Experimental models are characterized by an high vascularity and the absence of desmoplastic reaction, as instead occurs in human PDAC. To avoid this pitfall, a GEMM of PDAC characterized by a dense stroma and collapsed vessels has been developed, using mutant Kras and p53 alleles in pancreatic cells (KPC) mice models [47]. In these models, sunitinib , targeting VEGF and PDGF receptors impair angiogenesis, but fail to reduce tumor burden [48]. Similarly, gemcitabine plus bevacizumab did not achieve a statistical increase of median (m) OS or progression free survival (PFS) [49].

As consequences of hypoperfusion, a reduced sensitivity to chemotherapy derives from a limitation of drug delivery due to reduced vascularization [1]. In this context, murine models have been developed in order to normalize the vasculature [50] or to reduce the pressure on the collapsed vessels, [1, 51]. The small molecule LB-100, an inhibitor of phosphatase 2A (PP2A), increased MVD in the PDAC xenograft model resulting in a higher chemotherapeutics delivery with improvement of objective response [50].

A recombinant human hyaluronidase conjugated with polyethylene glycol has been used in KPC mice PDAC models with a reduction of intratumoral hyaluronan and a significant improvement of tumor perfusion without an increase of MVD favouring chemotherapeutic delivery. KPC mice treated with gemcitabine together with this drug or gemcitabine alone, show a significantly increased response and mOS [1]. In a parallel similar study, Jacobetz et al demonstrate that hyaluronidase leads to microenvironment changes in endothelium with an increase of vascular permeability drug permeability, and an increase of survival in KPC mice treated with gemcitabine [4]. IPI-926, a derivate of cyclopamine, targeting Hedgehog pathway by inhibiting Smo, reduced the collagen-1 content and destroyed tumor-associated desmoplastic tissue, increased the MVD and concentration of gemcitabine, in KPC mice model [51]. Nonetheless, in contrast with this last study, in a Kre PDAC mice model, both the Shh (Sonic Hedgehog, a peculiar ligand of Hedgehog pathway) gene delection and Hedgehog targeting through IPI-926, reduced stromal content, but generated more aggressive PDAC with a high proliferation rate and an increased vascularity [52]. Furthermore, administration of DC101, an antibody blockingVEGFR-2, in Shh-deleted mice, reduces tumor proliferation inducing tumoral necrosis through angiogenesis inhibition. Moreover, inhibition of desmoplasia with depletion of myofibroblasts, resulted in transgenic mice with shorter survival and invasive and aggressive PDAC [53].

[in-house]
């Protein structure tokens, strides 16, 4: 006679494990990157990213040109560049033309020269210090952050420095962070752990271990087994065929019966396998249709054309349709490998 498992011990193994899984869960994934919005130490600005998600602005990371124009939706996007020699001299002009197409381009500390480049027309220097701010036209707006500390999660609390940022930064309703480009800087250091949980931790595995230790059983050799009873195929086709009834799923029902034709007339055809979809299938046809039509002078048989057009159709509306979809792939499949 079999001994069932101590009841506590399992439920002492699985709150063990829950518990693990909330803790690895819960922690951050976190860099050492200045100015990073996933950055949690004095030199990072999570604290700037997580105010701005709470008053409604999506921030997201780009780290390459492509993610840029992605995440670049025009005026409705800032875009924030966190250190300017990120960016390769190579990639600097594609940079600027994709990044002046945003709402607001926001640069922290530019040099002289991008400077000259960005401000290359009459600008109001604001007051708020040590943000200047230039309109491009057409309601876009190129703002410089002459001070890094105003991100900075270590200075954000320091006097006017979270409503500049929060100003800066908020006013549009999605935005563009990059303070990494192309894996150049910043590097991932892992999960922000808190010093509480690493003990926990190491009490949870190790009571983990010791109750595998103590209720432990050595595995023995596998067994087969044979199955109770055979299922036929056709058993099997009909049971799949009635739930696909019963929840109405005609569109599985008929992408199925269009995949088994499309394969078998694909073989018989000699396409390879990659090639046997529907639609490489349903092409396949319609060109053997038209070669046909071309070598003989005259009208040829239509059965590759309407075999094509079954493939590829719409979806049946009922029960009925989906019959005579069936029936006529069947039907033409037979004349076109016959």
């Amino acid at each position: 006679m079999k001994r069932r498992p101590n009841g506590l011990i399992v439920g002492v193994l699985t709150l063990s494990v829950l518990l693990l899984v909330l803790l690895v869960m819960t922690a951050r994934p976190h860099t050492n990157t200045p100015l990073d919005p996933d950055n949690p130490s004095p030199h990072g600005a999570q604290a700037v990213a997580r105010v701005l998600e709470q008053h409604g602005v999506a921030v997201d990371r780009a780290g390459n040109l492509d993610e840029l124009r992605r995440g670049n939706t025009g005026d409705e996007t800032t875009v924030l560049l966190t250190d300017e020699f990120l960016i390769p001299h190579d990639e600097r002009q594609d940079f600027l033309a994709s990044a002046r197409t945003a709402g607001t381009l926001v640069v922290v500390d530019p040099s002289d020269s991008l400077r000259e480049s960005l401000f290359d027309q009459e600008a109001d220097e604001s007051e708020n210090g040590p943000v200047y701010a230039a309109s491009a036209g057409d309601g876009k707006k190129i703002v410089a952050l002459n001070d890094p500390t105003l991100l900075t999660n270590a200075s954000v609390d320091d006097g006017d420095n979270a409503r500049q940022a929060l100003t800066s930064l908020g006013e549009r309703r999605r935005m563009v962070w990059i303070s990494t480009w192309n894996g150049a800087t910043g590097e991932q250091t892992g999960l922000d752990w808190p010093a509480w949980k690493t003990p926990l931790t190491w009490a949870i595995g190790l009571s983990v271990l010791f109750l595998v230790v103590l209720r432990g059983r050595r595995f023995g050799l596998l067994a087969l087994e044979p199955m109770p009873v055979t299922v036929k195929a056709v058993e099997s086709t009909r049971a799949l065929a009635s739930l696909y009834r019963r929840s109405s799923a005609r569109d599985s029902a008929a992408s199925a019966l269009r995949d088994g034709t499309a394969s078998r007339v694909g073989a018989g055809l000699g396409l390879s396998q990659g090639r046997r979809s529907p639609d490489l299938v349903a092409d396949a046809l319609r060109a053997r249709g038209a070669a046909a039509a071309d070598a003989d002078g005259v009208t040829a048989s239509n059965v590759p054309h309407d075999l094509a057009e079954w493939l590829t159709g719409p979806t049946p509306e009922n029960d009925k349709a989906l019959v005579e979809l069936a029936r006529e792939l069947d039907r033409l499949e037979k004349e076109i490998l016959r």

Despite the fact that many attempts to reduce the stroma to normalize tumor vascularization led to interesting results in vivo, most recent data have highlighted how this approach lead to a more aggressive phenotype with a lower survival. In parallel, although classic anti-angiogenic molecules, such as bevacizumab and sunitinib, has failed to induce tumor regression, the use of alternative angiogenetic targets, such as SB505124 and ruxolitinib of TGF-β type I receptor kinase and JAK1 phosphorylase, give more promising results in PDAC treatment.

Clinical trials of anti-angiogenic therapy in PDAC